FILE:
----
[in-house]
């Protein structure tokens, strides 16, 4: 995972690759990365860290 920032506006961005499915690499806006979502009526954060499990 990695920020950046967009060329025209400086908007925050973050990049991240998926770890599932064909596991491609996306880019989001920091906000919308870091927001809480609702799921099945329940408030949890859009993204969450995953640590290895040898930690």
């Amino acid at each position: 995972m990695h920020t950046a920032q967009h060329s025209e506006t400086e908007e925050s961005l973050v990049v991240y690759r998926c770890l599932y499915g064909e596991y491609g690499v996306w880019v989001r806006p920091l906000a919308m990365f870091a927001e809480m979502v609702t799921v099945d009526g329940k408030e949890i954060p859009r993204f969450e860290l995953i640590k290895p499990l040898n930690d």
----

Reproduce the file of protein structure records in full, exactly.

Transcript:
[in-house]
């Protein structure tokens, strides 16, 4: 995972690759990365860290 920032506006961005499915690499806006979502009526954060499990 990695920020950046967009060329025209400086908007925050973050990049991240998926770890599932064909596991491609996306880019989001920091906000919308870091927001809480609702799921099945329940408030949890859009993204969450995953640590290895040898930690």
């Amino acid at each position: 995972m990695h920020t950046a920032q967009h060329s025209e506006t400086e908007e925050s961005l973050v990049v991240y690759r998926c770890l599932y499915g064909e596991y491609g690499v996306w880019v989001r806006p920091l906000a919308m990365f870091a927001e809480m979502v609702t799921v099945d009526g329940k408030e949890i954060p859009r993204f969450e860290l995953i640590k290895p499990l040898n930690d």